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Mid-Day Ticker: Mourinho eyes England return, Inter fined for racist chants, and more

Jose Mourinho’s days at Real Madrid appear to be numbered if you believe the rumors floating around Spain, and ‘The Special One’ provided some insight into his next destination if he does, in fact, leave the reigning Spanish champions.

In an interview ahead of Real Madrid’s Champions League clash with Manchester United, Mourinho admitted he plans on a return to the English Premier League.

“After Real. I love everything [about the Premier League] … Normally it will be my next step,” Mourinho said.

The Portuguese manager, 50, also shed a little humor when asked if he might replace Sir Alex Ferguson at Manchester United, “I don’t believe so. I think we have to end our career at the same time. [Ferguson] at 90 and me at 70.”

Jose Mourinho enjoyed a successful period in England, winning two Premier League titles, two League Cups and an FA Cup trophy with Chelsea.

In 60 home matches with Chelsea, Mourinho never lost.

Here are some other stories to get you through your Monday afternoon:


Inter Milan have been fined €15,000 following the club’s fans’ racist chants toward AC Milan forward Mario Balotelli.

The Inter Milan supporters were heard chanting racial discrimination towards Mario Balotelli in the 41st and 42nd minutes of the first and second half, respectively, during their match on Sunday against Chievo.

The fine comes just a day after Internazionale president Massimo Moratti apologized for the actions of the supporters, “I was told about it because I couldn’t make out clearly what they were saying. I’m very sorry about that.

Juventus and Napoli were also fined €15,000 as discipline for the unruly behavior from their supporters at matches this weekend.


John Fahey, president of the World Anti-Doping Agency, has questioned why soccer professionals in England aren’t tested more vigorously for EPO and other blood-boosting drugs.

EPO is used to increase red blood cells in order to artificially improve endurance, and has been the center of many cycling investigations.

“Football is not testing frequently enough for EPO; they can do more and we are encouraging them to do more,” said John Fahey.

Arsène Wenger revealed last weekend that he is in favor of more testing, I would support it. Uefa [is] ready to do it, but it poses some ethical problems because everyone has to accept that [it] will check the blood and not everybody is ready to do that.”

FIFA announced the suspension of Canadian striker Olivier Occean for six games as punishment for an altercation in a World Cup Qualifying match against Cuba on October 12, 2012.

Occean was shown red after a small brawl with a few Cuban players immediately following Will Johnson’s 73rd minute goal.

FIFA’s Disciplinary Committee deemed that Occean displayed “an act of unsporting conduct” and used “offensive language towards match officials” in the midst of the scuffle.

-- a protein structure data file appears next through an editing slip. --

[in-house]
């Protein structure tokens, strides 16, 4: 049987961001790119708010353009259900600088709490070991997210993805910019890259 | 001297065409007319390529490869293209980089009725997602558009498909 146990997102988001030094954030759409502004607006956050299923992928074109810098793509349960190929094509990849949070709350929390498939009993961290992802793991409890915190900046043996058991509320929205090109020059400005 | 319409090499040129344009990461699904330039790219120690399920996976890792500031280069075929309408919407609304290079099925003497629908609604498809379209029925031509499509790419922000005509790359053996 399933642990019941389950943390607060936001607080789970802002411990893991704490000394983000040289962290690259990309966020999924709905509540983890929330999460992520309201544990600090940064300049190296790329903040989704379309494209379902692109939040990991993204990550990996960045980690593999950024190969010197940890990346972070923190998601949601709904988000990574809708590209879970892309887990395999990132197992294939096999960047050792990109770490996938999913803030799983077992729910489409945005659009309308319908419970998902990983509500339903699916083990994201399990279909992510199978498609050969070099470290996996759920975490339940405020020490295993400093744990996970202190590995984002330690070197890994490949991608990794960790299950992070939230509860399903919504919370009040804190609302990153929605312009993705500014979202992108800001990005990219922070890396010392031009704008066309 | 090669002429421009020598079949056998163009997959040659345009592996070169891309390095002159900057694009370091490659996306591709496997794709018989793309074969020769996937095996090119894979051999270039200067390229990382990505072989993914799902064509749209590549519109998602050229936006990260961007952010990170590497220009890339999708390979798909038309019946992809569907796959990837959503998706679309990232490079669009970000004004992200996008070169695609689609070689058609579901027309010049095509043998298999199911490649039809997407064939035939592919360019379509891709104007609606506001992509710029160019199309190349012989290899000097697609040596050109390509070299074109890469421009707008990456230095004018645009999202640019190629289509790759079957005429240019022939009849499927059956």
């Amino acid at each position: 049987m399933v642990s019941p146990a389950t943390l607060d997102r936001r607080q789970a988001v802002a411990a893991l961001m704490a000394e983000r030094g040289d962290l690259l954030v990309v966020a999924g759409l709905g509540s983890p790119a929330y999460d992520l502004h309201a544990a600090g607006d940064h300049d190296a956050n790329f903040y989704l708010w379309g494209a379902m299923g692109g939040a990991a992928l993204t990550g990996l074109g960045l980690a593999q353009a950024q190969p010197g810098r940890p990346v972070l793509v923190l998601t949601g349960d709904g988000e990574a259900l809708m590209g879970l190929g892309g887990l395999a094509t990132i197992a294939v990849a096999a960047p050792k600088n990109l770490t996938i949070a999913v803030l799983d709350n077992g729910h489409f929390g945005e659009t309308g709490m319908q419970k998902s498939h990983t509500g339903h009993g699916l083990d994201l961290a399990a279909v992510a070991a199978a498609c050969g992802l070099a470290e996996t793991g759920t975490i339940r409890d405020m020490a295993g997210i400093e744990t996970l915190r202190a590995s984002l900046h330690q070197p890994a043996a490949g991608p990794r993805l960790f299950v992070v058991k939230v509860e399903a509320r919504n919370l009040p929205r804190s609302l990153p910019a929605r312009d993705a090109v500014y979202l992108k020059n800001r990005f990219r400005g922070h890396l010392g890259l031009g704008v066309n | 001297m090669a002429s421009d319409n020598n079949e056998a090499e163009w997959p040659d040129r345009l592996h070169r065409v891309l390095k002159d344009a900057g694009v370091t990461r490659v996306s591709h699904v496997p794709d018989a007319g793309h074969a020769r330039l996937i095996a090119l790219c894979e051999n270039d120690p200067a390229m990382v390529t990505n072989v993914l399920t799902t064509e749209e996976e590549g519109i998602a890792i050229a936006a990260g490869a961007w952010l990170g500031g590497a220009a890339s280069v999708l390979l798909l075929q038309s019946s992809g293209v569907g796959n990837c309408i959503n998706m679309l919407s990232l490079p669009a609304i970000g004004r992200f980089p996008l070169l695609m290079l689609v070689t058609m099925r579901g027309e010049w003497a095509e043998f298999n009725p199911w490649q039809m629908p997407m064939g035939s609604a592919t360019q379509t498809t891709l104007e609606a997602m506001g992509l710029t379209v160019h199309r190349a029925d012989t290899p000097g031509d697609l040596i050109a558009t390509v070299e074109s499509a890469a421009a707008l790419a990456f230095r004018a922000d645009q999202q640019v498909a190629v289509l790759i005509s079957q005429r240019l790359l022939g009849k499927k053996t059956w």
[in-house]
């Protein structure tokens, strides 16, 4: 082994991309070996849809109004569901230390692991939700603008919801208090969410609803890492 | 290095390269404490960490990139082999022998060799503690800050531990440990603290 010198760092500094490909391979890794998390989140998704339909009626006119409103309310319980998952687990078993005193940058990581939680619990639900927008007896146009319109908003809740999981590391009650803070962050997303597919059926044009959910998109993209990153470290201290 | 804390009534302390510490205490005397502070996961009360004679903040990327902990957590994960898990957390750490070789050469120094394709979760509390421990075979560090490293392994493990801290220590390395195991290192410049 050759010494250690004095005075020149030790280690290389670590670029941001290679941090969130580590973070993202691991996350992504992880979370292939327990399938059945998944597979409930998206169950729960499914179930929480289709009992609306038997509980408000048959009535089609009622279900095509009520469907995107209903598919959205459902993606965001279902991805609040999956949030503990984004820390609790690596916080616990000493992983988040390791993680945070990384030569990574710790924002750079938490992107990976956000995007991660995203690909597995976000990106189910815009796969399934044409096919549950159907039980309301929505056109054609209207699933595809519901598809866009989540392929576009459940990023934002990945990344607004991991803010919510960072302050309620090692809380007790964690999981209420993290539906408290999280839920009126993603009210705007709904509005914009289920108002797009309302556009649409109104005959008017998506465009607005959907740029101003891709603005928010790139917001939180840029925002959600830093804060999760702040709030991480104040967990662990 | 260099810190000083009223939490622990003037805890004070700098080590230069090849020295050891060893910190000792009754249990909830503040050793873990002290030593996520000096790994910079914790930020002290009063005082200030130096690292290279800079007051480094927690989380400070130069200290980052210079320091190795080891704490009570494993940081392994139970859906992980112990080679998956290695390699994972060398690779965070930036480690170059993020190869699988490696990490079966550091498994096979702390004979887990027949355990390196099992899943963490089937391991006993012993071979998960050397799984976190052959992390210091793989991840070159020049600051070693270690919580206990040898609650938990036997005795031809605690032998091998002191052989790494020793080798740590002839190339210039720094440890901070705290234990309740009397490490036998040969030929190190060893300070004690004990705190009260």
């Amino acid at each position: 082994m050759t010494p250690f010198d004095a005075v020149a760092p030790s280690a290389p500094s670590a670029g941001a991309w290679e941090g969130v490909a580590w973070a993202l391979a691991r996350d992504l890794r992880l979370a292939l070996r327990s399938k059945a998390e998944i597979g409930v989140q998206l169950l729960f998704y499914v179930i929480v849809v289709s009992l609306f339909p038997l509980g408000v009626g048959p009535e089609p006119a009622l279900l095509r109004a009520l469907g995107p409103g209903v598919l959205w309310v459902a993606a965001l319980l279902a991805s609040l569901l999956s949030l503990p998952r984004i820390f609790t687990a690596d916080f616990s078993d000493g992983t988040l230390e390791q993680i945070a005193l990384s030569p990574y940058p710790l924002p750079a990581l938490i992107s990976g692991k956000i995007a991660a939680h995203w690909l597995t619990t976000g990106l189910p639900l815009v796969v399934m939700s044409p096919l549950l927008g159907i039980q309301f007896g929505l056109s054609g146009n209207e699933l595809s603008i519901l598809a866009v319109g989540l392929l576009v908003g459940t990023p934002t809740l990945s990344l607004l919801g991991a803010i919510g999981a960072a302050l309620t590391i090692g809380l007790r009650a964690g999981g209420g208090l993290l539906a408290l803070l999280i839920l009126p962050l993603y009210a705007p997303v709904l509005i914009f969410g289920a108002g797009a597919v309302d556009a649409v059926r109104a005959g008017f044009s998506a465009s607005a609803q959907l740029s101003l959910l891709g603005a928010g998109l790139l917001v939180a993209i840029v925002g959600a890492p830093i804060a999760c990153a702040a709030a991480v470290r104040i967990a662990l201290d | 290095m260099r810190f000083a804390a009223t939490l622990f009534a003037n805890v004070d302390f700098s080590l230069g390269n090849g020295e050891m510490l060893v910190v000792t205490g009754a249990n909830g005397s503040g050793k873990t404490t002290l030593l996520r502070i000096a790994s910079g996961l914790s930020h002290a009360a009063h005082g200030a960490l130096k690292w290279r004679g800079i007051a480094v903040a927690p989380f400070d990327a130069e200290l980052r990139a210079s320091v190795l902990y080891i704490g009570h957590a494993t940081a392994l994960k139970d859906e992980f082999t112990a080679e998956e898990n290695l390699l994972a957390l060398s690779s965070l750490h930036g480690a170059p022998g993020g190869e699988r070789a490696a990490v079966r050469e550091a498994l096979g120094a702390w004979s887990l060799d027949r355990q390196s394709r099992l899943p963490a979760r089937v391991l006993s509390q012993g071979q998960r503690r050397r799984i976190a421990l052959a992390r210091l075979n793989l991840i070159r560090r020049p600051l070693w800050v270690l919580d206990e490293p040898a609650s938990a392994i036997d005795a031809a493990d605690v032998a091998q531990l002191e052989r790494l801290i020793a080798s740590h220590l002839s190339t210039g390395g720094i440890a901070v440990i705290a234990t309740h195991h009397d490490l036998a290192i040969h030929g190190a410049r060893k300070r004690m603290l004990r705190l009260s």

Occean will miss Canada’s next five official competitive matches, which will take place during the CONCACAF Gold Cup in July.


Steve Clarke insists Peter Odemwingie will play a part in the rest of West Brom’s season. (REPORT)

The Jamaican national team will participate in a friendly against Tottenham Hotspur in the Bahamas on May 23rd. (REPORT)

Anzhi’s director claims QPR were “out of their minds” in their signing of Christopher Samba from the Russian club. (REPORT)

The New York Cosmos have signed former MLS defender Hunter Freeman. (REPORT)


What do you think of these developments? Mourinho really head back to the Premier League after Madrid? Does the Premier League need to step up its drug testing?

Share your thoughts below.


  1. If Concacaf refs were a little more competent, the lead-up to Occean’s “unsporting behaviour” would have been very different. For years I’ve worked under the assumption that Central American refs are be being paid both officially, and unofficially by interested parties…

  2. I’m lost on how fining the club for offensive fan chants is effective. I mean the club has no real control of who buys tickets and what they scream. Wouldn’t identifying the individuals and ejecting/arresting/fining them be more effective. Maybe those individuals could care less if the club is fined and they just go on chanting.

    • fining a club gives the club more incentive to do things like try to actively try to stop racism in the stadium. be it through giving security tips for how to identify it or possibly make them more eager to deal with offensive fans.


    When have I seen that headline before? Probably at least twice every season since he left.

    Also, this Cosmos project is very interesting. Are they serious about raising NASL to compete with MLS, or are they trying to force Garber to cry “Uncle” and give them the NYC franchise?

  4. 15K for racist chants? that is why we all know deep down UEFA and FIFA do not really care about the problem. that punishment is a joke

    • +1

      There are at least two zero’s missing. If the fine was 1,500,000 for each occurrence, clubs would clean up their act and punish or ban the offending fans. Players get fined more than this for non-racist behavior.

  5. That Samba story was kind of weird to me. He wanted to go to QPR, but wept when he left Anzhi. The Anzhi guy believes that QPR were out of their minds to pay him “almost as much as he made at Anzhi.” So, were Anzhi out of their minds as well to pay him even more? Also, according to Anzhi, he is a top 5 defender in Europe? So, would that 12.5 million pound purchase be a decent price for such a good defender?

    I don’t know, interesting quotes.


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